The stay a Stamford mother asked for to avoid being deported to Guatemala has been denied, according to her attorney.
Miriam Martinez-Lemus, a mother of two, was supposed to leave at 3 p.m. today and will not hide, according to her attorney.
She instead went home to care for her daughter, who has Type 1 juvenile diabetes, instead of boarding a plane Monday afternoon.
"I cannot leave with my daughter. I cannot leave my daughter here," Martinez-Lemus said. Her 12-year-old daughter, Brianna, has Type 1 juvenile diabetes, a condition that needs constant monitoring, and the mother said Brianna would not be able to get the medicine she needs in Guatemala.
Martinez-Lemus sought asylum in the United State in 1992 after political unrest in her native country in the 1970s and 1980s. She has no criminal record, according to her attorney, Glenn Formica, of Formica Williams, P.C.
On Monday morning, she turned herself in to officials from Immigration and Customs Enforcement in New Haven to be incarcerated Monday while other legal opportunities are explored and her stay was denied. By afternoon, the stay was denied and Martinez-Lemus is supposed to leave the country at 3 p.m.
While Martinez-Lemus will not hide from immigration officials, she did not plan to get on a plane at 3 p.m., Formica said.
“I’ve met with Miriam and Raphael (her husband), we talked about what this means. She is now obligated to board a plane at 3 o’clock (p.m.) At 3 o’clock, her daughter will be coming home from school and getting off the bus. Her daughter has Type 1 diabetes. The first thing they will do is check her insulin levels, as they will check her insulin levels regularly for the rest of the day and into the night,” Attorney Glenn Formica, of Formica Williams, P.C. said.
He said Brianna’s diabetes is a serious disease that requires two parents.
Brianna and her younger sister are both American citizens.
Gov. Dannel Malloy said Brianna needs the help of her mother and father as a team.
“I plead with ICE to allow for sufficient time for other avenues to be explored. Keep this family together, keep this young girl, a student in the Stamford school system, healthy and safe while the legal matters get worked out,” Malloy said.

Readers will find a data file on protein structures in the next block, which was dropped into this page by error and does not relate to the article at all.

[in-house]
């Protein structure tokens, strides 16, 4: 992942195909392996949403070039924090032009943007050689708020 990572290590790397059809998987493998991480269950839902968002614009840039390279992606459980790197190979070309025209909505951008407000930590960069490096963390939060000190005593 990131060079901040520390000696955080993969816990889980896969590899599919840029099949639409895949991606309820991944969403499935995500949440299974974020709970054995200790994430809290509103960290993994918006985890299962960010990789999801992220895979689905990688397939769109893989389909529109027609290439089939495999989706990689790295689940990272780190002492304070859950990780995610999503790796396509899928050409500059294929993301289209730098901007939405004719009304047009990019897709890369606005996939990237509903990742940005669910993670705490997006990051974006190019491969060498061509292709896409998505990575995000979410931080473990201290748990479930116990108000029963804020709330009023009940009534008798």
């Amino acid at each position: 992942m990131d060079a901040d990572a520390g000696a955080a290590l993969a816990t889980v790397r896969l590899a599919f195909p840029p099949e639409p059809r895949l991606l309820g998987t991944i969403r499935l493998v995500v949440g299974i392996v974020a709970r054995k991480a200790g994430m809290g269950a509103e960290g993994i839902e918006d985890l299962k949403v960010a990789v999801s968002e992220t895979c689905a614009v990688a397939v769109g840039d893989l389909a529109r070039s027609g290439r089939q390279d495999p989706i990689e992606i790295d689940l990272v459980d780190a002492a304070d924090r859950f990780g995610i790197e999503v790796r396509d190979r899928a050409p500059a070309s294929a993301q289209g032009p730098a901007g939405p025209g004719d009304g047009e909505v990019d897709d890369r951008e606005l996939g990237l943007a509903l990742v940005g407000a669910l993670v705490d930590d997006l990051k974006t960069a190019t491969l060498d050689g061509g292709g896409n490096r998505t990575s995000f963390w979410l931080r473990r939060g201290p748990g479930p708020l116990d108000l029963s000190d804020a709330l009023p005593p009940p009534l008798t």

He added that the American people did not ask for what is happening here to take place.
“I have been previously, even in this last 12 months, with the president of the United States saying he was only going to go after the ‘bad hombres,’ people who had done something terribly wrong. That is not the situation here,” Malloy said.
Dr. Stuart Weinzimer, of the Child Diabetes Program at the Yale School of Medicine, attended the news conference about the deportation order and described the difference between diabetes adults deal with and juvenile diabetes.
“It is a life-threatening condition in which the person is no longer able to make their own insulin,” he said.
Treatment requires “a tremendous amount of attention” that takes months, if not years, to learn, including checking blood sugar an average of 10 to 12 times per day, multiple injections of insulin daily, or use of an insulin pump, which must also be managed.
Every day also requires constant decisions, including how much insulin is needed, calculations of carbohydrates, the amount of physical activity the child does and more.
‘Her mother has born the brunt of taking care of her and she’s done very well, and it is all at risk if all of that good caretaking is put in jeopardy,” Weinzimer said.
Formica said what Immigration and Customs Enforcement is asking his client to do is leave, go to Guatemala and abandon her child.
"Mariam is not going to go into a church basement. Miriam is not going to hide from ICE. She has an electronic ankle bracelet. ICE knows where she is," Formica said.
He added that he understands that the bracelet has a two-way radio and ICE can listen if they want to.
"Miriam's going to go home today and get her daughter off the bus. She is going to make her dinner. If ICE wants to come and get her, they know exactly where she is," Formica said. "While they're deciding whether they want to take a mother from a sick child, whether they want to expose that child to that kind of risk is ICE's decision," Formica said. "They have said that she cannot stay and I am saying she cannot go."
U.S. Senator Richard Blumenthal said he is working with Martinez-Lemus’ attorney.
“I am working with Miriam Martinez’s attorney to fight this cruel and irrational deportation. Deporting Miriam will rip apart her family, needlessly leaving a child with serious medical needs without her mother. I urge the Trump Administration not to inflict this needless pain and allow Miriam to remain here with her family where she belongs. This latest decision is yet another symptom of an immigration system that has lost all reason and rationality. I will continue to fight for comprehensive immigration reform to bring lasting change to this badly broken system.”
U.S. Department of Homeland Security U.S. Immigration and Customs Enforcement released a statement about the case.
“Miriam Martinez-Lemus is (a)citizen of Guatemala. A federal immigration judge granted her voluntary departure in 2002, but she failed to leave the U.S. as instructed and that order automatically changed to a final order of removal.
“In a measure of discretion, ICE did not place her in custody, but entered her into an Alternatives to Detention program, and she has been checking in periodically at an ICE office. She was asked to provide proof she intends to leave the U.S., in compliance with the court’s order, which she has done. Should she fail to depart as instructed, she will be listed as an immigration fugitive and arrested when encountered, and then ICE will carry out her removal order.”
“As an issue of operational security, ICE will not publicly discuss specific removal dates or times for any individual until after the removal has been completed.”